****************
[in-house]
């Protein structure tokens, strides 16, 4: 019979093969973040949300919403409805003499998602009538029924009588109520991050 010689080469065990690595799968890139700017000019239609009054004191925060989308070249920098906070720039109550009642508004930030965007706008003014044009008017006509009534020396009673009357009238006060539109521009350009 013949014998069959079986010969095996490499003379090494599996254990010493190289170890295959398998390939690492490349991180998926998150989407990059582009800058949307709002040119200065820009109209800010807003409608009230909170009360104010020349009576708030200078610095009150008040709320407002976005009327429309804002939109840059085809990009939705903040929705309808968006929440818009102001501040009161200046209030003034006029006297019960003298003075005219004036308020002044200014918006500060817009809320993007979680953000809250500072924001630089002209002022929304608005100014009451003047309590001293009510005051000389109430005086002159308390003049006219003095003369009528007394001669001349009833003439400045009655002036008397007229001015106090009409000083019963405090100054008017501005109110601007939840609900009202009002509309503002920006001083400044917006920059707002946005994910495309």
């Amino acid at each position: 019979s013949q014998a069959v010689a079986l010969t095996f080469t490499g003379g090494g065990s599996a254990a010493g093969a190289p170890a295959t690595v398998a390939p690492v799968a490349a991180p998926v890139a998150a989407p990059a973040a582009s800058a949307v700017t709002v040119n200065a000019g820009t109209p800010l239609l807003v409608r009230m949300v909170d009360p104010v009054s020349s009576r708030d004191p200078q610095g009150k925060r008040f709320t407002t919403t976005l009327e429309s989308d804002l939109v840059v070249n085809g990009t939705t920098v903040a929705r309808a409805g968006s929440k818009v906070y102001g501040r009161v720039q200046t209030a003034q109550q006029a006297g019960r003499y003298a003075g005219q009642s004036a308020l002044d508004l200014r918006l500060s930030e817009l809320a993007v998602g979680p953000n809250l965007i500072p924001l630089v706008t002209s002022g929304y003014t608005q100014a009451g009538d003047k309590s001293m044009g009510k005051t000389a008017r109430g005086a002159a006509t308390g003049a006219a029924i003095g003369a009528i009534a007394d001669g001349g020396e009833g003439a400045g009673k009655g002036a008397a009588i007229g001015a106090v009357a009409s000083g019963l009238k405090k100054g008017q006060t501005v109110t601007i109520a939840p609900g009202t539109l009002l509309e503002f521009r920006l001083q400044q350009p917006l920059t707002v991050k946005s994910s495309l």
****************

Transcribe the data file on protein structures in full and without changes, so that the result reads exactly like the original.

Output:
[in-house]
């Protein structure tokens, strides 16, 4: 019979093969973040949300919403409805003499998602009538029924009588109520991050 010689080469065990690595799968890139700017000019239609009054004191925060989308070249920098906070720039109550009642508004930030965007706008003014044009008017006509009534020396009673009357009238006060539109521009350009 013949014998069959079986010969095996490499003379090494599996254990010493190289170890295959398998390939690492490349991180998926998150989407990059582009800058949307709002040119200065820009109209800010807003409608009230909170009360104010020349009576708030200078610095009150008040709320407002976005009327429309804002939109840059085809990009939705903040929705309808968006929440818009102001501040009161200046209030003034006029006297019960003298003075005219004036308020002044200014918006500060817009809320993007979680953000809250500072924001630089002209002022929304608005100014009451003047309590001293009510005051000389109430005086002159308390003049006219003095003369009528007394001669001349009833003439400045009655002036008397007229001015106090009409000083019963405090100054008017501005109110601007939840609900009202009002509309503002920006001083400044917006920059707002946005994910495309």
């Amino acid at each position: 019979s013949q014998a069959v010689a079986l010969t095996f080469t490499g003379g090494g065990s599996a254990a010493g093969a190289p170890a295959t690595v398998a390939p690492v799968a490349a991180p998926v890139a998150a989407p990059a973040a582009s800058a949307v700017t709002v040119n200065a000019g820009t109209p800010l239609l807003v409608r009230m949300v909170d009360p104010v009054s020349s009576r708030d004191p200078q610095g009150k925060r008040f709320t407002t919403t976005l009327e429309s989308d804002l939109v840059v070249n085809g990009t939705t920098v903040a929705r309808a409805g968006s929440k818009v906070y102001g501040r009161v720039q200046t209030a003034q109550q006029a006297g019960r003499y003298a003075g005219q009642s004036a308020l002044d508004l200014r918006l500060s930030e817009l809320a993007v998602g979680p953000n809250l965007i500072p924001l630089v706008t002209s002022g929304y003014t608005q100014a009451g009538d003047k309590s001293m044009g009510k005051t000389a008017r109430g005086a002159a006509t308390g003049a006219a029924i003095g003369a009528i009534a007394d001669g001349g020396e009833g003439a400045g009673k009655g002036a008397a009588i007229g001015a106090v009357a009409s000083g019963l009238k405090k100054g008017q006060t501005v109110t601007i109520a939840p609900g009202t539109l009002l509309e503002f521009r920006l001083q400044q350009p917006l920059t707002v991050k946005s994910s495309l």